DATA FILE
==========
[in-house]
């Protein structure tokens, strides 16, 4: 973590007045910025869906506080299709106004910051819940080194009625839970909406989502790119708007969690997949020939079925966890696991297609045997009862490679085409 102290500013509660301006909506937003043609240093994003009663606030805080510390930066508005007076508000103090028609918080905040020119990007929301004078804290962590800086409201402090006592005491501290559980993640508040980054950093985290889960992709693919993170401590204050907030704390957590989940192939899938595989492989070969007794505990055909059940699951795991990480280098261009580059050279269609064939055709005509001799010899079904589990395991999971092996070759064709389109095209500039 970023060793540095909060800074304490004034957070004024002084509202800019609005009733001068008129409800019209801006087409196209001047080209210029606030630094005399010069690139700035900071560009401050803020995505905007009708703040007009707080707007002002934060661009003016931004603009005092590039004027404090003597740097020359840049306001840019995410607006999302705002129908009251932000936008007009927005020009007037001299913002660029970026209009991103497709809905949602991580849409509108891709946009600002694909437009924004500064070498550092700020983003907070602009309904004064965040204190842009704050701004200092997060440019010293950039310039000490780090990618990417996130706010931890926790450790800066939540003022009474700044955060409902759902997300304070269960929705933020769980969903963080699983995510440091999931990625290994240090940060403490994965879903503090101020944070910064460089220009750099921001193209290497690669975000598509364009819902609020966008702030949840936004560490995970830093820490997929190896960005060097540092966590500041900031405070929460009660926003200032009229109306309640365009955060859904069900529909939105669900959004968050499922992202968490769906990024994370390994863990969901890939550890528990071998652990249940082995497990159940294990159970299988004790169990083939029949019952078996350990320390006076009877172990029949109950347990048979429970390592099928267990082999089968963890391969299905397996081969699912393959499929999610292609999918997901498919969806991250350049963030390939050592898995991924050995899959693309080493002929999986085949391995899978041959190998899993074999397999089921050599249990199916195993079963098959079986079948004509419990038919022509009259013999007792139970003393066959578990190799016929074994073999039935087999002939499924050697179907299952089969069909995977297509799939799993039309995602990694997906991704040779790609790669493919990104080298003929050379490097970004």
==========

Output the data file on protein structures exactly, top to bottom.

[in-house]
């Protein structure tokens, strides 16, 4: 973590007045910025869906506080299709106004910051819940080194009625839970909406989502790119708007969690997949020939079925966890696991297609045997009862490679085409 102290500013509660301006909506937003043609240093994003009663606030805080510390930066508005007076508000103090028609918080905040020119990007929301004078804290962590800086409201402090006592005491501290559980993640508040980054950093985290889960992709693919993170401590204050907030704390957590989940192939899938595989492989070969007794505990055909059940699951795991990480280098261009580059050279269609064939055709005509001799010899079904589990395991999971092996070759064709389109095209500039 970023060793540095909060800074304490004034957070004024002084509202800019609005009733001068008129409800019209801006087409196209001047080209210029606030630094005399010069690139700035900071560009401050803020995505905007009708703040007009707080707007002002934060661009003016931004603009005092590039004027404090003597740097020359840049306001840019995410607006999302705002129908009251932000936008007009927005020009007037001299913002660029970026209009991103497709809905949602991580849409509108891709946009600002694909437009924004500064070498550092700020983003907070602009309904004064965040204190842009704050701004200092997060440019010293950039310039000490780090990618990417996130706010931890926790450790800066939540003022009474700044955060409902759902997300304070269960929705933020769980969903963080699983995510440091999931990625290994240090940060403490994965879903503090101020944070910064460089220009750099921001193209290497690669975000598509364009819902609020966008702030949840936004560490995970830093820490997929190896960005060097540092966590500041900031405070929460009660926003200032009229109306309640365009955060859904069900529909939105669900959004968050499922992202968490769906990024994370390994863990969901890939550890528990071998652990249940082995497990159940294990159970299988004790169990083939029949019952078996350990320390006076009877172990029949109950347990048979429970390592099928267990082999089968963890391969299905397996081969699912393959499929999610292609999918997901498919969806991250350049963030390939050592898995991924050995899959693309080493002929999986085949391995899978041959190998899993074999397999089921050599249990199916195993079963098959079986079948004509419990038919022509009259013999007792139970003393066959578990190799016929074994073999039935087999002939499924050697179907299952089969069909995977297509799939799993039309995602990694997906991704040779790609790669493919990104080298003929050379490097970004």